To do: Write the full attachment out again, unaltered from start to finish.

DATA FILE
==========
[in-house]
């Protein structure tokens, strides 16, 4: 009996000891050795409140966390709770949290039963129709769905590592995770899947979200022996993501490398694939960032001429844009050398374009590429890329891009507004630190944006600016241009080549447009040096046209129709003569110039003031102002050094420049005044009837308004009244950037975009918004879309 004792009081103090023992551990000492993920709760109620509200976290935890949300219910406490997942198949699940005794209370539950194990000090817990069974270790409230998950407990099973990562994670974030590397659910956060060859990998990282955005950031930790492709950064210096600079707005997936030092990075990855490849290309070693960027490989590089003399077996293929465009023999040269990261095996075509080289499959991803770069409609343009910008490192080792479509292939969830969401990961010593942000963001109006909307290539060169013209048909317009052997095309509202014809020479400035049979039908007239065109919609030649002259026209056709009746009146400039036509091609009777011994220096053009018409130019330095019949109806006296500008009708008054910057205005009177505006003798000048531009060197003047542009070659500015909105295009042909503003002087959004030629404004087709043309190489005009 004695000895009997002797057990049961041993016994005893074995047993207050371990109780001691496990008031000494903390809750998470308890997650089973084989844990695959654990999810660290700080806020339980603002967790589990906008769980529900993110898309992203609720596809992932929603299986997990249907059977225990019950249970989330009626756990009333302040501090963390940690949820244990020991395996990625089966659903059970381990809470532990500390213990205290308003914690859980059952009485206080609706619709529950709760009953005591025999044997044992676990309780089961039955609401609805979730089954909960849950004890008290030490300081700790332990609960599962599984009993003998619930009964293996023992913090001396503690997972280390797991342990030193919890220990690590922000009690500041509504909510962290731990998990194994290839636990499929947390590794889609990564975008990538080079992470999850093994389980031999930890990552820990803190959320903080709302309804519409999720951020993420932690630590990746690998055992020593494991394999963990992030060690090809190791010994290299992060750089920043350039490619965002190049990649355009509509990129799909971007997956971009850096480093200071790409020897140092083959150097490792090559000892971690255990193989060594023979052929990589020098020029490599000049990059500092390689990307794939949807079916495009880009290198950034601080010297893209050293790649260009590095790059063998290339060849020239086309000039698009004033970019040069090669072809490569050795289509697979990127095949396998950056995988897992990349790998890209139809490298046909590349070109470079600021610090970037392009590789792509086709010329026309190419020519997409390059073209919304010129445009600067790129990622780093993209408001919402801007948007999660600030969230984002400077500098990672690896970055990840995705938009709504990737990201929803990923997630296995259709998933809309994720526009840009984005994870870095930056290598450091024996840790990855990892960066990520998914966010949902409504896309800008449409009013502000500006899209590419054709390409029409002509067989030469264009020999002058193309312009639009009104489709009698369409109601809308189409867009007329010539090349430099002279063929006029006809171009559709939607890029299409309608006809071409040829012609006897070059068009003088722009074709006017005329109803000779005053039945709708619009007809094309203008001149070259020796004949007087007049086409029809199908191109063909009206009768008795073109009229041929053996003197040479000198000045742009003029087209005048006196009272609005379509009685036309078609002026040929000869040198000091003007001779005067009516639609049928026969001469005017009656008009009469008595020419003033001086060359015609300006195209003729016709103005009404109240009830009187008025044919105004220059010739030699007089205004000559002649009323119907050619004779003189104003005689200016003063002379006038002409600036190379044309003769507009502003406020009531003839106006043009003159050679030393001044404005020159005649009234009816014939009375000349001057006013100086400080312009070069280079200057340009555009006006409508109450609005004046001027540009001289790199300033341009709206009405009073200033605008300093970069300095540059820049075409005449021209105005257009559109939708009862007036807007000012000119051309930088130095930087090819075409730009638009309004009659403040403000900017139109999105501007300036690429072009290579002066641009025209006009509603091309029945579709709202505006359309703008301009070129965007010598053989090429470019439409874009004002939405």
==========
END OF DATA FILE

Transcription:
[in-house]
């Protein structure tokens, strides 16, 4: 009996000891050795409140966390709770949290039963129709769905590592995770899947979200022996993501490398694939960032001429844009050398374009590429890329891009507004630190944006600016241009080549447009040096046209129709003569110039003031102002050094420049005044009837308004009244950037975009918004879309 004792009081103090023992551990000492993920709760109620509200976290935890949300219910406490997942198949699940005794209370539950194990000090817990069974270790409230998950407990099973990562994670974030590397659910956060060859990998990282955005950031930790492709950064210096600079707005997936030092990075990855490849290309070693960027490989590089003399077996293929465009023999040269990261095996075509080289499959991803770069409609343009910008490192080792479509292939969830969401990961010593942000963001109006909307290539060169013209048909317009052997095309509202014809020479400035049979039908007239065109919609030649002259026209056709009746009146400039036509091609009777011994220096053009018409130019330095019949109806006296500008009708008054910057205005009177505006003798000048531009060197003047542009070659500015909105295009042909503003002087959004030629404004087709043309190489005009 004695000895009997002797057990049961041993016994005893074995047993207050371990109780001691496990008031000494903390809750998470308890997650089973084989844990695959654990999810660290700080806020339980603002967790589990906008769980529900993110898309992203609720596809992932929603299986997990249907059977225990019950249970989330009626756990009333302040501090963390940690949820244990020991395996990625089966659903059970381990809470532990500390213990205290308003914690859980059952009485206080609706619709529950709760009953005591025999044997044992676990309780089961039955609401609805979730089954909960849950004890008290030490300081700790332990609960599962599984009993003998619930009964293996023992913090001396503690997972280390797991342990030193919890220990690590922000009690500041509504909510962290731990998990194994290839636990499929947390590794889609990564975008990538080079992470999850093994389980031999930890990552820990803190959320903080709302309804519409999720951020993420932690630590990746690998055992020593494991394999963990992030060690090809190791010994290299992060750089920043350039490619965002190049990649355009509509990129799909971007997956971009850096480093200071790409020897140092083959150097490792090559000892971690255990193989060594023979052929990589020098020029490599000049990059500092390689990307794939949807079916495009880009290198950034601080010297893209050293790649260009590095790059063998290339060849020239086309000039698009004033970019040069090669072809490569050795289509697979990127095949396998950056995988897992990349790998890209139809490298046909590349070109470079600021610090970037392009590789792509086709010329026309190419020519997409390059073209919304010129445009600067790129990622780093993209408001919402801007948007999660600030969230984002400077500098990672690896970055990840995705938009709504990737990201929803990923997630296995259709998933809309994720526009840009984005994870870095930056290598450091024996840790990855990892960066990520998914966010949902409504896309800008449409009013502000500006899209590419054709390409029409002509067989030469264009020999002058193309312009639009009104489709009698369409109601809308189409867009007329010539090349430099002279063929006029006809171009559709939607890029299409309608006809071409040829012609006897070059068009003088722009074709006017005329109803000779005053039945709708619009007809094309203008001149070259020796004949007087007049086409029809199908191109063909009206009768008795073109009229041929053996003197040479000198000045742009003029087209005048006196009272609005379509009685036309078609002026040929000869040198000091003007001779005067009516639609049928026969001469005017009656008009009469008595020419003033001086060359015609300006195209003729016709103005009404109240009830009187008025044919105004220059010739030699007089205004000559002649009323119907050619004779003189104003005689200016003063002379006038002409600036190379044309003769507009502003406020009531003839106006043009003159050679030393001044404005020159005649009234009816014939009375000349001057006013100086400080312009070069280079200057340009555009006006409508109450609005004046001027540009001289790199300033341009709206009405009073200033605008300093970069300095540059820049075409005449021209105005257009559109939708009862007036807007000012000119051309930088130095930087090819075409730009638009309004009659403040403000900017139109999105501007300036690429072009290579002066641009025209006009509603091309029945579709709202505006359309703008301009070129965007010598053989090429470019439409874009004002939405």